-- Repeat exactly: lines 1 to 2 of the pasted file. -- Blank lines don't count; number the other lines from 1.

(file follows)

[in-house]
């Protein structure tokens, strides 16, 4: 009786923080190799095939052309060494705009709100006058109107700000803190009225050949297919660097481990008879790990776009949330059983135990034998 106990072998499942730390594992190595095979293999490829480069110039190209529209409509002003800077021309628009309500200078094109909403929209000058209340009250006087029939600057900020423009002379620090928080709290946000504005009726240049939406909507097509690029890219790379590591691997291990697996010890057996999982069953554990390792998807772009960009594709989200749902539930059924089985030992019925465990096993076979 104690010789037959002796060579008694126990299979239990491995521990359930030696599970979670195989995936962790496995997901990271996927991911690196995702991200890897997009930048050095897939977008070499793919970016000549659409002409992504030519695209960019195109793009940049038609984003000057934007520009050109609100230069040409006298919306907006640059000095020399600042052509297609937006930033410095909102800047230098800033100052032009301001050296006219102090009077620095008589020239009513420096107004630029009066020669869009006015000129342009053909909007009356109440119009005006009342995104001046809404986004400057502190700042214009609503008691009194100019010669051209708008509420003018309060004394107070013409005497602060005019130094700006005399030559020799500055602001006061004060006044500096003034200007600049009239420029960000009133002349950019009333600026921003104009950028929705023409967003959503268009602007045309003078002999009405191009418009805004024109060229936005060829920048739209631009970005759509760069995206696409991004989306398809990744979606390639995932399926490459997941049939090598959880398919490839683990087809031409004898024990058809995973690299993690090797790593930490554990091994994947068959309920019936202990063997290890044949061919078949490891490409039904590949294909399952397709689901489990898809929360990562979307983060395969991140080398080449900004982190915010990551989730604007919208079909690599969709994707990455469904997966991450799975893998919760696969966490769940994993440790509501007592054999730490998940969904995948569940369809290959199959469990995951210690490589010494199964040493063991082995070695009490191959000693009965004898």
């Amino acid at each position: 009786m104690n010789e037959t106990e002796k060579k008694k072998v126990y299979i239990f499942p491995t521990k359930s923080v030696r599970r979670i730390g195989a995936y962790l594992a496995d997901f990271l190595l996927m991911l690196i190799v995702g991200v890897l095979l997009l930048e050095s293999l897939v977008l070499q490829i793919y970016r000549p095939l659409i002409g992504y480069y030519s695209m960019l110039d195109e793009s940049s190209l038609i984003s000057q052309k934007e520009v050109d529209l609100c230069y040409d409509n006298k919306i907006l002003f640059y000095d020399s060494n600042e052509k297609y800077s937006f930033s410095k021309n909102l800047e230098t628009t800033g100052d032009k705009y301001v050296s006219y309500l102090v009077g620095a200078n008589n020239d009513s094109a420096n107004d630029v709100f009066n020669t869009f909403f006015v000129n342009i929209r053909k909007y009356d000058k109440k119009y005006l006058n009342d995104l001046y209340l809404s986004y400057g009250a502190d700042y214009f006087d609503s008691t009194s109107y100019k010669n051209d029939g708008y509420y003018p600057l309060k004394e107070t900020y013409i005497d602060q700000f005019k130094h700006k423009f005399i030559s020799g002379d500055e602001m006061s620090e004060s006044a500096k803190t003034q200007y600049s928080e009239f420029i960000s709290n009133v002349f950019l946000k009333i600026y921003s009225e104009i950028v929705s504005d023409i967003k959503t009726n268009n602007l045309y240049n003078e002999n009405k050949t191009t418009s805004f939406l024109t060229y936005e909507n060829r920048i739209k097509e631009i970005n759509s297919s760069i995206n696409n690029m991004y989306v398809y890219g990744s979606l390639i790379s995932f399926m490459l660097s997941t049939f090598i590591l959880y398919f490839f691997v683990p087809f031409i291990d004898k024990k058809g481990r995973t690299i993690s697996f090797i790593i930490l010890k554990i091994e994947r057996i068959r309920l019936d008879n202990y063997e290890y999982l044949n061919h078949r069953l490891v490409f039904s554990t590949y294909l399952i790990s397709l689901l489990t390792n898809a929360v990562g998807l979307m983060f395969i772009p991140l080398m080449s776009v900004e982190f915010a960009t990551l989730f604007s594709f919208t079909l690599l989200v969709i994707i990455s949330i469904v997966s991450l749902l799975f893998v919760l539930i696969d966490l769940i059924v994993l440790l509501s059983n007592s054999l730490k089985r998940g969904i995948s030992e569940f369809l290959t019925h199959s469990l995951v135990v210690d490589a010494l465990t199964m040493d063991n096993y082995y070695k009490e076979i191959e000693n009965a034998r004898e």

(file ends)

[in-house]
């Protein structure tokens, strides 16, 4: 009786923080190799095939052309060494705009709100006058109107700000803190009225050949297919660097481990008879790990776009949330059983135990034998 106990072998499942730390594992190595095979293999490829480069110039190209529209409509002003800077021309628009309500200078094109909403929209000058209340009250006087029939600057900020423009002379620090928080709290946000504005009726240049939406909507097509690029890219790379590591691997291990697996010890057996999982069953554990390792998807772009960009594709989200749902539930059924089985030992019925465990096993076979 104690010789037959002796060579008694126990299979239990491995521990359930030696599970979670195989995936962790496995997901990271996927991911690196995702991200890897997009930048050095897939977008070499793919970016000549659409002409992504030519695209960019195109793009940049038609984003000057934007520009050109609100230069040409006298919306907006640059000095020399600042052509297609937006930033410095909102800047230098800033100052032009301001050296006219102090009077620095008589020239009513420096107004630029009066020669869009006015000129342009053909909007009356109440119009005006009342995104001046809404986004400057502190700042214009609503008691009194100019010669051209708008509420003018309060004394107070013409005497602060005019130094700006005399030559020799500055602001006061004060006044500096003034200007600049009239420029960000009133002349950019009333600026921003104009950028929705023409967003959503268009602007045309003078002999009405191009418009805004024109060229936005060829920048739209631009970005759509760069995206696409991004989306398809990744979606390639995932399926490459997941049939090598959880398919490839683990087809031409004898024990058809995973690299993690090797790593930490554990091994994947068959309920019936202990063997290890044949061919078949490891490409039904590949294909399952397709689901489990898809929360990562979307983060395969991140080398080449900004982190915010990551989730604007919208079909690599969709994707990455469904997966991450799975893998919760696969966490769940994993440790509501007592054999730490998940969904995948569940369809290959199959469990995951210690490589010494199964040493063991082995070695009490191959000693009965004898």